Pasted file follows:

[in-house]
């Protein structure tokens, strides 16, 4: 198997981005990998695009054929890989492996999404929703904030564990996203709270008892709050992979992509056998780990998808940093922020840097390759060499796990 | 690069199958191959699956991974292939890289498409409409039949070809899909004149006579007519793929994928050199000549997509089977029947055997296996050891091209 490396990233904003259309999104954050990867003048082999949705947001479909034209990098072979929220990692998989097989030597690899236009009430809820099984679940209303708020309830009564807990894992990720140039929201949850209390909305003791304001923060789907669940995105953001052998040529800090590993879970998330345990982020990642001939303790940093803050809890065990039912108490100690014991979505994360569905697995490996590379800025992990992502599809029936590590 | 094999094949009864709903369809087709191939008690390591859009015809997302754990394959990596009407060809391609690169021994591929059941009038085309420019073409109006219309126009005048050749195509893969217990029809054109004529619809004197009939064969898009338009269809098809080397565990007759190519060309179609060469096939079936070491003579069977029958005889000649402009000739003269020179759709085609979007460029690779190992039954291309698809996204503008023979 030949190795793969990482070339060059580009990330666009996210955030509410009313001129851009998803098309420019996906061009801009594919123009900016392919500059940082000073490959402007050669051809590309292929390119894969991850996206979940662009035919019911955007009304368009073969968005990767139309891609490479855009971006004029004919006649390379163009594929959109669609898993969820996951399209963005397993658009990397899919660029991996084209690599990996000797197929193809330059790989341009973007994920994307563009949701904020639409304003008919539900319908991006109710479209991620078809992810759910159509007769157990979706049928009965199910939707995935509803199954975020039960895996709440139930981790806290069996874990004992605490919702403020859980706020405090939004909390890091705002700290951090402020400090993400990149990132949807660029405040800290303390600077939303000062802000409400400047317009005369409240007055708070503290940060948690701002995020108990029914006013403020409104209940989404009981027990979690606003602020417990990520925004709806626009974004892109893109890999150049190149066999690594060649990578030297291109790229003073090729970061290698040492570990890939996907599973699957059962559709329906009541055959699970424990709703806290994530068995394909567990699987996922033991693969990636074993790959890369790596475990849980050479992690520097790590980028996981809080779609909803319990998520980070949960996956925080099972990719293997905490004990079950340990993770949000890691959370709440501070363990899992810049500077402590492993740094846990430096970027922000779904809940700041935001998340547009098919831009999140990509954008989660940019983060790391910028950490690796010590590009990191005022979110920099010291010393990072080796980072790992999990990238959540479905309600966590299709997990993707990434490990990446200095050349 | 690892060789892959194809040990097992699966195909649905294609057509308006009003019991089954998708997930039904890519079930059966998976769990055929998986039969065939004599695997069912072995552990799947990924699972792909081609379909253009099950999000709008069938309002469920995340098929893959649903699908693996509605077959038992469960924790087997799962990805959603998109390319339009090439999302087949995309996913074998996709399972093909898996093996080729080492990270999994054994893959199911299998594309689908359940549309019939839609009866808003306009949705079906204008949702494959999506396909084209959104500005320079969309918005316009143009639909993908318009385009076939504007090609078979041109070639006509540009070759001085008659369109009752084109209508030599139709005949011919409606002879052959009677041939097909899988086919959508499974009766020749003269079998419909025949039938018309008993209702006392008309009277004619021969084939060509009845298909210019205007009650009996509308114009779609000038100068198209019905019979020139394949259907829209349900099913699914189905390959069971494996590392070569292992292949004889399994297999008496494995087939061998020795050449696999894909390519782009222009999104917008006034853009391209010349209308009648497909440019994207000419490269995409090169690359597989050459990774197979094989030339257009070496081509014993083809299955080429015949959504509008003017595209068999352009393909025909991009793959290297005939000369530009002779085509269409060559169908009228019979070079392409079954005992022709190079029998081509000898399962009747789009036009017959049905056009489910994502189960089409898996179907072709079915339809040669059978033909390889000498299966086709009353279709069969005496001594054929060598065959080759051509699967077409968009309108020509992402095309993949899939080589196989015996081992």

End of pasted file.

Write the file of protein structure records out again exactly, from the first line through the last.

[in-house]
């Protein structure tokens, strides 16, 4: 198997981005990998695009054929890989492996999404929703904030564990996203709270008892709050992979992509056998780990998808940093922020840097390759060499796990 | 690069199958191959699956991974292939890289498409409409039949070809899909004149006579007519793929994928050199000549997509089977029947055997296996050891091209 490396990233904003259309999104954050990867003048082999949705947001479909034209990098072979929220990692998989097989030597690899236009009430809820099984679940209303708020309830009564807990894992990720140039929201949850209390909305003791304001923060789907669940995105953001052998040529800090590993879970998330345990982020990642001939303790940093803050809890065990039912108490100690014991979505994360569905697995490996590379800025992990992502599809029936590590 | 094999094949009864709903369809087709191939008690390591859009015809997302754990394959990596009407060809391609690169021994591929059941009038085309420019073409109006219309126009005048050749195509893969217990029809054109004529619809004197009939064969898009338009269809098809080397565990007759190519060309179609060469096939079936070491003579069977029958005889000649402009000739003269020179759709085609979007460029690779190992039954291309698809996204503008023979 030949190795793969990482070339060059580009990330666009996210955030509410009313001129851009998803098309420019996906061009801009594919123009900016392919500059940082000073490959402007050669051809590309292929390119894969991850996206979940662009035919019911955007009304368009073969968005990767139309891609490479855009971006004029004919006649390379163009594929959109669609898993969820996951399209963005397993658009990397899919660029991996084209690599990996000797197929193809330059790989341009973007994920994307563009949701904020639409304003008919539900319908991006109710479209991620078809992810759910159509007769157990979706049928009965199910939707995935509803199954975020039960895996709440139930981790806290069996874990004992605490919702403020859980706020405090939004909390890091705002700290951090402020400090993400990149990132949807660029405040800290303390600077939303000062802000409400400047317009005369409240007055708070503290940060948690701002995020108990029914006013403020409104209940989404009981027990979690606003602020417990990520925004709806626009974004892109893109890999150049190149066999690594060649990578030297291109790229003073090729970061290698040492570990890939996907599973699957059962559709329906009541055959699970424990709703806290994530068995394909567990699987996922033991693969990636074993790959890369790596475990849980050479992690520097790590980028996981809080779609909803319990998520980070949960996956925080099972990719293997905490004990079950340990993770949000890691959370709440501070363990899992810049500077402590492993740094846990430096970027922000779904809940700041935001998340547009098919831009999140990509954008989660940019983060790391910028950490690796010590590009990191005022979110920099010291010393990072080796980072790992999990990238959540479905309600966590299709997990993707990434490990990446200095050349 | 690892060789892959194809040990097992699966195909649905294609057509308006009003019991089954998708997930039904890519079930059966998976769990055929998986039969065939004599695997069912072995552990799947990924699972792909081609379909253009099950999000709008069938309002469920995340098929893959649903699908693996509605077959038992469960924790087997799962990805959603998109390319339009090439999302087949995309996913074998996709399972093909898996093996080729080492990270999994054994893959199911299998594309689908359940549309019939839609009866808003306009949705079906204008949702494959999506396909084209959104500005320079969309918005316009143009639909993908318009385009076939504007090609078979041109070639006509540009070759001085008659369109009752084109209508030599139709005949011919409606002879052959009677041939097909899988086919959508499974009766020749003269079998419909025949039938018309008993209702006392008309009277004619021969084939060509009845298909210019205007009650009996509308114009779609000038100068198209019905019979020139394949259907829209349900099913699914189905390959069971494996590392070569292992292949004889399994297999008496494995087939061998020795050449696999894909390519782009222009999104917008006034853009391209010349209308009648497909440019994207000419490269995409090169690359597989050459990774197979094989030339257009070496081509014993083809299955080429015949959504509008003017595209068999352009393909025909991009793959290297005939000369530009002779085509269409060559169908009228019979070079392409079954005992022709190079029998081509000898399962009747789009036009017959049905056009489910994502189960089409898996179907072709079915339809040669059978033909390889000498299966086709009353279709069969005496001594054929060598065959080759051509699967077409968009309108020509992402095309993949899939080589196989015996081992």